November 12th, 2017 8:10 AM by Jackie A. Graves
your cash for more important things, like, you know, your mortgage.
You can’t swing a tool belt
without hitting a website or TV network offering tips on taking care of your
digs. Save money by watering your lawn at night! No, water it in the morning!
No, dig it up and replace it with a drought-hardy meadow!
Throw in the info you pick up
from well-meaning friends and there’s a sea of home care truisms out there, some of which can sink your budget.
Fact: Even rock can be damaged.
Marble, quartz, travertine,
soapstone, and limestone can all be stained. Regular household cleaners can
dull their surfaces over time. And marble is maddeningly fragile — it’s the
prima donna of stone.
It’s easy to scratch. It’s easy
to stain. Here’s the worst part: Mildly acidic substances like soda, coffee,
lemon juice, even hard water will eat into marble, creating a cloudy, dull spot
in a process known as etching.
“Spill a glass of wine on a
marble counter and go to bed without cleaning it, the next morning you’ll have
a problem,” says Louwrens Mulder, owner of Superior Stone in Knoxville, Tenn.
And while stone counters won’t
crack under a hot pot, such direct heat can discolor quartz or marble, says
Mulder. So be nice to your counters, no matter what they’re made of. And note
that the best rock for your buck is granite. “It doesn’t stain or scratch. It’s
tough because it’s volcanic rock,” Mulder says. Which means it can stand up to
all the merlot and barbecue sauce you can spill on it.
Myth 2: Your Smoke Detector's Test Button Is Foolproof
Fact: The test button doesn’t tell you what you
really need to know.
Yes, check your smoke detector twice a year. But all that test
button will tell you is whether the alarm sound is working,
not if the sensor that detects smoke is working. Pretty key
The best way to check your device is with real smoke. Light a
long, wooden kitchen match, blow it out, and hold it near the unit. If the
smoke sets off the alarm, it’s working. If not, replace the batteries. If it
still doesn’t work, you need a new smoke detector. And replace those batteries
once a year anyway, because dead batteries are the No. 1 reason smoke detectors
Myth 3: Gutter Guards Are Maintenance-Free
Fact: You gotta clean gutter guards, too.
Gutter guards keep out leaves, but small debris like seeds, pine
straw, and flower buds will still get through.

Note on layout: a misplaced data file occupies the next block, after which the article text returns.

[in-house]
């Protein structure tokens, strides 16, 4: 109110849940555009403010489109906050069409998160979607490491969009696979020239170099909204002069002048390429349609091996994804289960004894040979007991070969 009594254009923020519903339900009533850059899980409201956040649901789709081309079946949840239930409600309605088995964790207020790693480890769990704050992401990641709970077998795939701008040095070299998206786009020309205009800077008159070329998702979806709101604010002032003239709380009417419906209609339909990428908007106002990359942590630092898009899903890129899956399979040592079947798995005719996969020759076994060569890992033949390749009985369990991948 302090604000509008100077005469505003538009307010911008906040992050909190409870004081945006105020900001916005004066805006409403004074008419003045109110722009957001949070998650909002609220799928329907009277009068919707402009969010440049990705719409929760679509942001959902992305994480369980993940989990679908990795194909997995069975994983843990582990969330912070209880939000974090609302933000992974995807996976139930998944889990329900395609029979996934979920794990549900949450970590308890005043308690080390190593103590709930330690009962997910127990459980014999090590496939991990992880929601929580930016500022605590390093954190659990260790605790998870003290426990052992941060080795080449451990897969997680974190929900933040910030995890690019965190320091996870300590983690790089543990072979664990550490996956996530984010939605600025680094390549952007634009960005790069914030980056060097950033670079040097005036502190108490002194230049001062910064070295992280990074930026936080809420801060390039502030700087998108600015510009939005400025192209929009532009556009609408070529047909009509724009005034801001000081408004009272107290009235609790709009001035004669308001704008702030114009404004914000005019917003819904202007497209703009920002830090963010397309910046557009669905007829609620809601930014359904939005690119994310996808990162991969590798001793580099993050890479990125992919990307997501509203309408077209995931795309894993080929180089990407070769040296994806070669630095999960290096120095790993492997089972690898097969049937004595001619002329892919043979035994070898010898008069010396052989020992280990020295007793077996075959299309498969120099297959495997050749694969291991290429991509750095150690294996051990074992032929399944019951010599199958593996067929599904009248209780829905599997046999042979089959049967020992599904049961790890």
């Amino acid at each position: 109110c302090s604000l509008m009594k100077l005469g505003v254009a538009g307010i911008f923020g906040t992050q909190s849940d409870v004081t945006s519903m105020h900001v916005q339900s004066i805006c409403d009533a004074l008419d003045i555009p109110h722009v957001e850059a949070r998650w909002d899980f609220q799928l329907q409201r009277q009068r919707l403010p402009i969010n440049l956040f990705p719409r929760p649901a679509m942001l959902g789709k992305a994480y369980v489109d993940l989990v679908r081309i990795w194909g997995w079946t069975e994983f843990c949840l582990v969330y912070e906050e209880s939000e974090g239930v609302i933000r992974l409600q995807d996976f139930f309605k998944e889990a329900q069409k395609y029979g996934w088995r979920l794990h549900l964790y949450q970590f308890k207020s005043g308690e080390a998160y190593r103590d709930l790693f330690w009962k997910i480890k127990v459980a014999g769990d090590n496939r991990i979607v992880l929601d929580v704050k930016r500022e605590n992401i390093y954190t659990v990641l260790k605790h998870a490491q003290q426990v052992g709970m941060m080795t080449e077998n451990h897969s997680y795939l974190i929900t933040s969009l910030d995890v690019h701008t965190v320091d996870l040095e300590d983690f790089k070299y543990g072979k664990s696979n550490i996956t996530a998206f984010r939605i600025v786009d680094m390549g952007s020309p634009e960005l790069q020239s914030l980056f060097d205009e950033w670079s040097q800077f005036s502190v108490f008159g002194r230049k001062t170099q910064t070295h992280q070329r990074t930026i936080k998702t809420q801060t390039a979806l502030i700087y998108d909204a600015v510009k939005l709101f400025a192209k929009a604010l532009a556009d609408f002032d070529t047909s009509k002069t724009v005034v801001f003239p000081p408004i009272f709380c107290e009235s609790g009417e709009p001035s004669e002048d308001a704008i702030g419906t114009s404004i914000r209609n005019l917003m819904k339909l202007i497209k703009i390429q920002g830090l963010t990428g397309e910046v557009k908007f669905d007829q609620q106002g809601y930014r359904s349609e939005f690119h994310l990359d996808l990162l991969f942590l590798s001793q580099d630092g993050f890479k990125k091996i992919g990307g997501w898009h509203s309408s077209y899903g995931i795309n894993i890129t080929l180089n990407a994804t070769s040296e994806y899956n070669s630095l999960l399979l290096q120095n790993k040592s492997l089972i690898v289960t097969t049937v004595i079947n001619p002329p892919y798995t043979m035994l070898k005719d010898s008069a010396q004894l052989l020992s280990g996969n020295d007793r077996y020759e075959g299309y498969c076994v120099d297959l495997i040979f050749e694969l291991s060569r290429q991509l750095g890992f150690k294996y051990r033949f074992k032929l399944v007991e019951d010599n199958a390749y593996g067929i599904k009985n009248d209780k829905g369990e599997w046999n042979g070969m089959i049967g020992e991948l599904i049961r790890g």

Gutter guards can lessen your work, though —
sometimes a lot. Instead of shoveling out wheelbarrow loads of leaves and other
crap twice a year, you might just need to clean them every two years. But if
there are lots of trees in your yard, once a year might be necessary.
Tips to Repair Those Dastardly Gutters
Myth 4: A Lemon Is a Great Way to Clean a Disposal
wanting to use natural cleaners is admirable, all of them will damage your
disposal and pipes over time.
The lemon’s acidic juice will corrode the metal parts of your
disposal. The mixture of salt and ice contains metal-eating acid, too. The
coffee grounds are abrasive enough to clean the gunk off the blades and make it
smell like a cup of americano, but they’ll accumulate in pipes and clog them.
The best natural cleaner for your disposal is good old baking
soda. It’s mildly abrasive so it will clean the blades, but it’s a base, not an
acid, and won’t damage the metal. Best of all, a box with enough baking soda
big enough to clean your disposal twice costs less than a buck.
Myth 5: Mowing Your Lawn Super Short Means You'll Mow Less Often
Fact: You might not have to mow as often, but
your lawn will
look like awful.
Cut that grass under an inch high, and you’ll never have to mow
again because your grass will die. Mowing a lawn down to the root — a screw-up
known as scalping — is like cutting all the leaves off a plant.
Grass blades make and store your lawn’s energy. Removing more
than 1/3 of the length of the blade will leave your grass too weak to withstand
weeds and pests. It also exposes the roots to the sun, causing the lawn to dry
out quickly. Leave 1 to 3 inches of grass above the roots to keep your lawn
Myth 6: CFLs Cost Too Much, and Are Dangerous
Fact: CFLs (compact fluorescent lights) have come down in price
since they first hit the market and don’t contain enough mercury to cause any
You can buy one now for as low as $3. And replacing one
incandescent bulb with a CFL will save nearly $60 a year for
the lifetime of the bulb, says Consumer Reports. CFLs last an average of 5
years, so one bulb can save $300. A houseful of them, say 20, will save $600
And CFLs are a safe option. They actually lower your exposure to
mercury indirectly, because they use 70 percent less electricity than
incandescent bulbs. That means the coal-fired power plants that spew 340
million pounds of mercury into the air each year won’t have to run as long to
keep our houses lit. Fewer toxins, lower power bills. What’s not to love?
Myth 7: A Trendy Kitchen Re-Do Will Increase My Home's Value